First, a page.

Chinese cities tumble down Global Cities rankings on climate concerns
Environmental issues cost Chinese cities Beijing and Shanghai their places in the top ten of Schroders’ Global Cities Index. Poor air and water quality saw Beijing fall 11 places to 19 and Shanghai fall 13 places to 20.
Los Angeles (LA) retained its position at the top of the index for the fourth year in a row. But its overall score slipped because of a mediocre Environmental Impact Score (EIS).
EIS was introduced this year to quantify which cities have the lowest environmental impact.
London holds on to its number two position, despite Brexit concerns. The UK’s financial centre continues to attract multi-national companies, is home to outstanding universities and received a good EIS.
Schroders’ Global Cities Index, now in its fifth year, ranks the economically strongest cities for global real estate investing based on three proprietary categories: the Economic Impact Score (EcIS), the University Impact Score (UIS) and, for the first year, the Environmental Impact Score (EIS).
Global Cities Index
Chinese cities down but not out
Chinese cities fared less well on EIS, causing them to fall in the rankings.
Although Beijing and Shanghai score poorly on air and water quality, they still hold positions in the top 20 (19 and 20 respectively), given their high ratings in the other impact scores.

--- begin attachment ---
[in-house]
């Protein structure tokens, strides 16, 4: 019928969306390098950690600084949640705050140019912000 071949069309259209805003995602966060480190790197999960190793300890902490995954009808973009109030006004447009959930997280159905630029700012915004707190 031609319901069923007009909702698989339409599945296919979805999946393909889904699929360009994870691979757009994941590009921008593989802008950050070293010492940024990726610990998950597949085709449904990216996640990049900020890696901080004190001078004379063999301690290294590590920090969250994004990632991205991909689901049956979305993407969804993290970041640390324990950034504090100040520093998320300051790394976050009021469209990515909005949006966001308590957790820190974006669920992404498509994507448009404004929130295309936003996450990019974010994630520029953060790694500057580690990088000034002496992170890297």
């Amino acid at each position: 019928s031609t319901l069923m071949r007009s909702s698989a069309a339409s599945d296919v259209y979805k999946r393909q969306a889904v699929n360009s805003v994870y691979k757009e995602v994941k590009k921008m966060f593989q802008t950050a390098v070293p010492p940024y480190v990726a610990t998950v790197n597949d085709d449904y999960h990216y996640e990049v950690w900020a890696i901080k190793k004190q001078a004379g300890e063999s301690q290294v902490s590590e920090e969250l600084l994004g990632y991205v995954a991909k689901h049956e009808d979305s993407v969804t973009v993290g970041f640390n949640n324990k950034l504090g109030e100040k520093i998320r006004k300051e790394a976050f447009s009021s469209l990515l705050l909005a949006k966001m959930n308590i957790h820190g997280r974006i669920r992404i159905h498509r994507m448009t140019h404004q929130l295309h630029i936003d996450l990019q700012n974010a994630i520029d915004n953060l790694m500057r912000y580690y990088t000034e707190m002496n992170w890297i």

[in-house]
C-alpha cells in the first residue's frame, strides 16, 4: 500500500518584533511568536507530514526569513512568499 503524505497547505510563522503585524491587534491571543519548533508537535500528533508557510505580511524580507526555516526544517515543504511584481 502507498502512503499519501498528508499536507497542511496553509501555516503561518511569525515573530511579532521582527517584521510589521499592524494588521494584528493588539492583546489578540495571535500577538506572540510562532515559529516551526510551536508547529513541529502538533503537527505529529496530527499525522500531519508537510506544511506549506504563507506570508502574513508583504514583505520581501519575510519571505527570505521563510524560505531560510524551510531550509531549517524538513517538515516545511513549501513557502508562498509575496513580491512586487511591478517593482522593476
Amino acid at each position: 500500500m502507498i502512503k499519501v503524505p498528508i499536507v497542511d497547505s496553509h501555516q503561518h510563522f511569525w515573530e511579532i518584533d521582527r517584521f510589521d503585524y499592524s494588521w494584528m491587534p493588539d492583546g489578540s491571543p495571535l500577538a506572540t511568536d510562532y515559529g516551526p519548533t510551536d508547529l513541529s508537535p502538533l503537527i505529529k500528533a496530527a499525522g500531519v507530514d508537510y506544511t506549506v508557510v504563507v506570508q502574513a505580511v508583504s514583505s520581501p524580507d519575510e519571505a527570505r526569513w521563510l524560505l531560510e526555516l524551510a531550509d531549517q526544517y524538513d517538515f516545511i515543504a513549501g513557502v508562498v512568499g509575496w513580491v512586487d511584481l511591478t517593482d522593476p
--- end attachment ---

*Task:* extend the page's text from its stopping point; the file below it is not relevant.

Schroders remains extremely optimistic for Chinese cities as they convert to low emission fuels, but this is not yet reflected in the data.
Tom Walker, Co-Head of Global Cities, said: “Cities are responsible for more than 70% of global CO2 emissions. How they respond to the demands of rapid global urbanisation, as well as environmental and social concerns, represents both a challenge and opportunity for policy makers, residents and investors.
“Cities with poor EIS are the ones which require the strongest policy response in order to safeguard their futures. There are many examples of cities with a poor EIS score that are at the vanguard of sustainable urban policies.
“We expect to see many of these cities improve their EIS score over the coming years, in particular the Chinese cities. Whilst China’s greenhouse gas emissions are approximately 27% of the world’s total, they are lower on a per capita basis than the US.
“We believe the transition to renewable energy from coal and the increasing utilisation of electric vehicles are two examples where emissions from Chinese cities will decrease at a fast pace.”
Stockholm enters top 30 for the first time
Notable movers include Stockholm, which entered the top 30 for the first time, in 29th place due to its strong EIS and GDP score. It is the only Scandinavian city to make the top 30.
US cities Seattle (up 10 places to 5th) and Austin (up 7 places to 18th) also climbed the list.
Both cities are at the forefront of the knowledge economy and attract new jobs that pay well compared to other locations. This result is despite the fact that the two cities are not large compared to global peers.
- Environmental initiatives boost Stockholm's Global Cities index rating
- The cost of trying to time the market since 2001
- Is it time for inflation-linked bonds?
- What the end of LIBOR means for investors
- Is a hydrogen economy more than just hot air?
- An investor guide to spotting “greenwashers”